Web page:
Liberia declared a state of emergency on Wednesday due to the deadly Ebola outbreak as US President Barack Obama said it was premature to send experimental drugs to victims in Africa.
Declaring the state of emergency overnight President Ellen Johnson Sirleaf warned that the extraordinary measures were needed “for the very survival of our state”.
The Liberian parliament will meet on Thursday to ratify the move, while its Sierra Leone counterpart does the same following a state-of-emergency declaration there last week.
Speaking of “a clear and present danger” from the virus which has claimed almost 1 000 lives in West Africa, Sirleaf announced that the state of emergency should last for a minimum of 90 days.
“The scope and scale of the epidemic, the virulence and deadliness of the virus now exceed the capacity and statutory responsibility of any one government agency or ministry,” she said.
Amid growing calls for international help, Obama said it was too early to dispatch experimental drugs to Ebola victims in Africa.
Two Americans who worked for Christian aid agencies in Liberia were brought back to the United States for treatment in recent days.
They are being given an experimental drug known as ZMapp, which is hard to produce on a large scale, and have been showing signs of improvement.
The latest official toll across West Africa hit 932 deaths since the start of the year, the World Health Organisation (WHO) said, with 1 711 confirmed cases, mostly in Guinea, Liberia and Sierra Leone.
Fears are growing that the disease is also taking hold in Nigeria.
The death of a nurse in Lagos, a megacity of more than 20 million, came as 45 deaths were confirmed across West Africa between Saturday and Monday, with aid agencies, including Doctors Without Borders, saying the terrifying tropical disease is out of control.
Nigeria's Health Minister Onyebuchi Chukwu told reporters he was in contact with the US Centres for Disease Control and Prevention on the possibility of getting drugs from them.
“I said we are getting reports that this experimental drug seems to be useful. Is it also possible that we can have access for our people presently being treated and under incubation,” he said.
However, Obama said affected countries should focus on building a “strong public infrastructure”, adding: “I don't think all the information is in on whether this drug is helpful.”
Chukwu said all seven confirmed cases in his country had “primary contact” with Patrick Sawyer, a Liberian finance ministry employee who brought the virus to Lagos on July 20 and died later in hospital.
The spread of the disease comes as the WHO met in an emergency session in Geneva to decide whether to declare an international crisis.
The closed-door WHO meeting was not expected to make a decision until Friday. But the session itself underscored the severity of the threat posed by the disease, which causes severe fever and unstoppable bleeding.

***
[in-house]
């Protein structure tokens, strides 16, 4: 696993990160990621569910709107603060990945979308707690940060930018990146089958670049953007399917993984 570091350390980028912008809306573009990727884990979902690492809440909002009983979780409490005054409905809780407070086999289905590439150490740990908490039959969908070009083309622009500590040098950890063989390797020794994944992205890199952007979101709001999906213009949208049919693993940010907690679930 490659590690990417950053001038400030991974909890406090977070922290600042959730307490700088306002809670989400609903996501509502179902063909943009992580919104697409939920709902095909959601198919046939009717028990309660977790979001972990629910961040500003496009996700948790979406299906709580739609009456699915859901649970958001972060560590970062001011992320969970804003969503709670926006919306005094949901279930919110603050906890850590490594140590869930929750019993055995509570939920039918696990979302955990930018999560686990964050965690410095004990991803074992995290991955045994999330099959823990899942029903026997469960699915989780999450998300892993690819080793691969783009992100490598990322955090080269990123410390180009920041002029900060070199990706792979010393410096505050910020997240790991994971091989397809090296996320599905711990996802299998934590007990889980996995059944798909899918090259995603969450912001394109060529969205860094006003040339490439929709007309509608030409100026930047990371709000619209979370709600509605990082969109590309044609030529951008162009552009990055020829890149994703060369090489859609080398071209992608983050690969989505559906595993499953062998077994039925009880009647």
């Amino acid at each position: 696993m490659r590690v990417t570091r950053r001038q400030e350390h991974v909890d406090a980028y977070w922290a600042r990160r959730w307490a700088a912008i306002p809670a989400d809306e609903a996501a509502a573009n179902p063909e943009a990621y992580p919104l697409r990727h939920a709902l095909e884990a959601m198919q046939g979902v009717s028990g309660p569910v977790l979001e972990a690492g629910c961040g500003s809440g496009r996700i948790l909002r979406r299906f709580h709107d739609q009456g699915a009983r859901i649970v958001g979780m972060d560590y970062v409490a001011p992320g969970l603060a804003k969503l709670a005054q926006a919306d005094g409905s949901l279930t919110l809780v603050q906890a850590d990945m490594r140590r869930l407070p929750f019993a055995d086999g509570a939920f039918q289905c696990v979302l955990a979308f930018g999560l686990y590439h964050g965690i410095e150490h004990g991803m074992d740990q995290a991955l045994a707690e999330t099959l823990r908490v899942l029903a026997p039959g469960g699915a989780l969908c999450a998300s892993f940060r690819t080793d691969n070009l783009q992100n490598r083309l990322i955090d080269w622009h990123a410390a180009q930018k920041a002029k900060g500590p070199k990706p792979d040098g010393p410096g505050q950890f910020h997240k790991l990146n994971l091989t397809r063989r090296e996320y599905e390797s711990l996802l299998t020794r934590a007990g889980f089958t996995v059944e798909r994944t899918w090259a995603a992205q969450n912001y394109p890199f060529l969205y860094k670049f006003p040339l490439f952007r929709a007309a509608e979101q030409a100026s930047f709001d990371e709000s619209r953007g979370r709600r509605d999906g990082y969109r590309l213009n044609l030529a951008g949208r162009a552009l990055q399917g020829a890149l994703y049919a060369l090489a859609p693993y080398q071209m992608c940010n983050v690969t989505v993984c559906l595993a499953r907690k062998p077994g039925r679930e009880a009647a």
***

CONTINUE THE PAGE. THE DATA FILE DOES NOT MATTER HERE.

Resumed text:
In Liberia's capital Monrovia the dead have been left unburied on the streets or abandoned in their homes.
And in Sierra Leone, which has the most confirmed infections, 800 troops including 50 military nurses were sent to guard hospitals and clinics treating Ebola patients, an army spokesman said.
The soldiers' colleagues coming to the end of a tour with the African Union peacekeeping force in Somalia were ordered Wednesday to remain in the war-torn country rather than risk returning home because of Ebola.
Also Wednesday, a Spanish air force plane left for Liberia to bring an infected Spanish missionary priest home for treatment.
The US disease control and prevention body on Wednesday issued its highest alert for an all-hands on deck response to the Ebola crisis in West Africa.
Level 1 is the highest on a 1-6 scale and signals that increased staff and resources will be devoted to the outbreak.
Meanwhile a Saudi Arabian who had travelled to Sierra Leone and developed Ebola-like symptoms died on Wednesday of a heart attack, the health ministry said.
Officials did not disclose the results of the Ebola tests conducted abroad, but said he would be buried in an Islamic manner under precautions laid down by world health authorities.
The new global head of the Red Cross warned that Ebola will be contained only if the public is won over, saying “stigma and discrimination often kill as much as viruses”.
Elhadj As Sy said lessons had to be learned from the fight against Aids and that dishing out blame does not help.
“It's very difficult in a west African cultural setting to tell people not to engage with their loved ones who are sick. But in this current situation they will have to do so,” he told AFP.
In addition, people must shun time-honoured burial rites that require relatives to wash the body of the dead, as Ebola victims remain contagious after death.
First discovered in 1976 and named after a river in what is now the Democratic Republic of Congo, Ebola spreads through contact with bodily fluids such as blood, saliva and sweat.
It has killed around two-thirds of those it has infected over the last four decades, with two outbreaks registering fatality rates approaching 90 percent. The latest outbreak has a fatality rate of around 55 percent. - Sapa-AFP